U.S. v. Knight, No. 08-30372 (9-2-09). The Knight may be darkest before the dawn, but under this holding, the dawn, free of SR, will be a long time coming. Here, the 9th considers the 2003 amendment to the SR statute, 3583, and whether a court, upon SR revocation, must reduce the maximum term of imprisonment by prior terms of imprisonment. The 9th (Pregerson joined by Rymer and Tashima) hold that the court does not. Thus, a court can revoke, sentence to, say, 24 months, and then sentence again to 24 months, and then again, all without credit subtracted from the maximum term of SR. (Think of this as Zeno's paradox in SR form). The good (?) news is that the 9th also held that the maximum term of SR to be imposed after revocation must be reduced by the terms of imprisonment, and the 9th said "yes." In its holdings, the 9th follows every other circuit in the first instance and the 5th Circuit in the second. As for the defendant here, he will end up serving possibly 42 months on a sentence he originally got 18 months on and 36 months SR (stolen firearms). The 9th remands for resentencing so the court can mix and match punishment and SR.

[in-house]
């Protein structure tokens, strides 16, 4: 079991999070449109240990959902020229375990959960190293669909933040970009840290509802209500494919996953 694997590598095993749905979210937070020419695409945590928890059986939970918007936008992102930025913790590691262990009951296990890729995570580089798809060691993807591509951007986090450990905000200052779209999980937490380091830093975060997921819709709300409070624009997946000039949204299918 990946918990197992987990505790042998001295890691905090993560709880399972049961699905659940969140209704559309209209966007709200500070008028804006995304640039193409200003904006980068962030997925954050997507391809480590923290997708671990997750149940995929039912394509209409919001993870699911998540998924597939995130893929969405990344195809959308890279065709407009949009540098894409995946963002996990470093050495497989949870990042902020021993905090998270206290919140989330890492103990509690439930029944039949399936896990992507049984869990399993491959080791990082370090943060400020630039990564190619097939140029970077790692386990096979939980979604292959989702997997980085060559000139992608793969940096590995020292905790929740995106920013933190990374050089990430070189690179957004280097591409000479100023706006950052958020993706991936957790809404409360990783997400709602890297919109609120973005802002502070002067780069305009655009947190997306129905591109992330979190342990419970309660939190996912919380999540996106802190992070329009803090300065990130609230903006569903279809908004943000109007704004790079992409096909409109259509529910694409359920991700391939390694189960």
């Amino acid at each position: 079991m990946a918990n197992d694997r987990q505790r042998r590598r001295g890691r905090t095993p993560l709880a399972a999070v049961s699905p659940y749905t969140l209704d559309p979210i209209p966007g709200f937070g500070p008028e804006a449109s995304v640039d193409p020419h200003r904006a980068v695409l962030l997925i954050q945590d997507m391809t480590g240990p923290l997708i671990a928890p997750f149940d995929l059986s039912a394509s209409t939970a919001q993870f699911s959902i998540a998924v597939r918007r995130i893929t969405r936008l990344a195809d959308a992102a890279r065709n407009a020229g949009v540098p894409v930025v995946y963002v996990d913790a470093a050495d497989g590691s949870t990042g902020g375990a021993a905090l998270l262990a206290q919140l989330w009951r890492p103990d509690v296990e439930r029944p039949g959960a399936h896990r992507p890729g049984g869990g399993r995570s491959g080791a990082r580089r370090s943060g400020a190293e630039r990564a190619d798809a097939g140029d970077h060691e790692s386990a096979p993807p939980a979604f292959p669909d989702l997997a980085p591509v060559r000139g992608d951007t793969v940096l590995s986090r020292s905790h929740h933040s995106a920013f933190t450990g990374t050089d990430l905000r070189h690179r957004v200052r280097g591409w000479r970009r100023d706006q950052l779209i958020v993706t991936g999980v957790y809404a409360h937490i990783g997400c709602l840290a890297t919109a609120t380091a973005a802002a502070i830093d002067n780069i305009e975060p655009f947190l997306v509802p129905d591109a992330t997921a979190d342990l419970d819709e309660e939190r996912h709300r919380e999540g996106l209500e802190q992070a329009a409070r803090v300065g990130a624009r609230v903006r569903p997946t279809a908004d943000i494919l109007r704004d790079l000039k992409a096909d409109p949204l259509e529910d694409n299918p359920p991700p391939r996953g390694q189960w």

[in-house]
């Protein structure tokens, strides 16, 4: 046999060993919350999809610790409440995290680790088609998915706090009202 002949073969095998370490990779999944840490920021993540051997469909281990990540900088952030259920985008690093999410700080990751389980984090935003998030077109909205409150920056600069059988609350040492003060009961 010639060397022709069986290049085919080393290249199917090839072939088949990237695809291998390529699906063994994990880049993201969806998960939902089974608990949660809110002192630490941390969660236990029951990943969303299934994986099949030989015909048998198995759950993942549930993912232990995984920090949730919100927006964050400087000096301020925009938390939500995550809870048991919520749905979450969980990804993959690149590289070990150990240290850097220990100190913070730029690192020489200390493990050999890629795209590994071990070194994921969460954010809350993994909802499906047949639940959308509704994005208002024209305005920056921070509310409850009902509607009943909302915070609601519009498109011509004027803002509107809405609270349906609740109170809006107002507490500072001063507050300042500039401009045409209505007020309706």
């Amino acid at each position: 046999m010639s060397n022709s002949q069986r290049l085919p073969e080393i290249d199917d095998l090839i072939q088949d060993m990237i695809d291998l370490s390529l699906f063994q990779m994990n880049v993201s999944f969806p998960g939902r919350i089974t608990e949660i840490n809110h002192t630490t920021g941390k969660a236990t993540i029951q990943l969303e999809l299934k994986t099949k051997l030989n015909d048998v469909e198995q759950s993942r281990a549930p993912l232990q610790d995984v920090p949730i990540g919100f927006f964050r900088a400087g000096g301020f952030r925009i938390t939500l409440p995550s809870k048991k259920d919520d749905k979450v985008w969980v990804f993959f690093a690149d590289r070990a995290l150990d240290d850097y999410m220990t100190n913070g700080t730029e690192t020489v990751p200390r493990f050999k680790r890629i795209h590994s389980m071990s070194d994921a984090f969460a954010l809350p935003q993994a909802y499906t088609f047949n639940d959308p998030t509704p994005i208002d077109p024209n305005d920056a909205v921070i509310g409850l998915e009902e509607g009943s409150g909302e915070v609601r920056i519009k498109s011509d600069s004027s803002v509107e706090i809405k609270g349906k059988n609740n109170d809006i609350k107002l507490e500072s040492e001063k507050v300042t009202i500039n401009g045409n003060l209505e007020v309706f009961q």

U.S. v. Hickey, No. 05-10004 (9-2-09). This was a real estate investment scheme that became fraudulent. The defendant sought very interlocutory appeals, which were rejected. From them, however, comes some interesting issues. First, the 9th chastises the district court for daring to proceed with the case while the 9th's mandate had not yet issued. The 9th (McKeown joined by Noonan and Reinhardt) let things go, because the matters were all calendar based, but it wags its finger at the district court and says, "don't do it again." Another interesting issue is whether a superseding indictment, missing one count, replaces the original indictment, so that the missing count's activities are not tolled and may be barred by the statute of limitations. The 9th says "no." Indictments toll the activities. In a concurrence, Reinhardt raises an eyebrow, wondering what the word "supersede" really means if not to replace. He recognizes that he is bound by precedent, but chafes at the precedential restraints when it comes to this interpretation. The 9th takes little time with the other issues, affirming conviction and sentence. It finds no abuse in the district court precluding a defense expert's opinion that the scheme, if allowed to keep going, would have become profitable. There is no requirement that there be a loss for fraud. There were also no sentencing errors.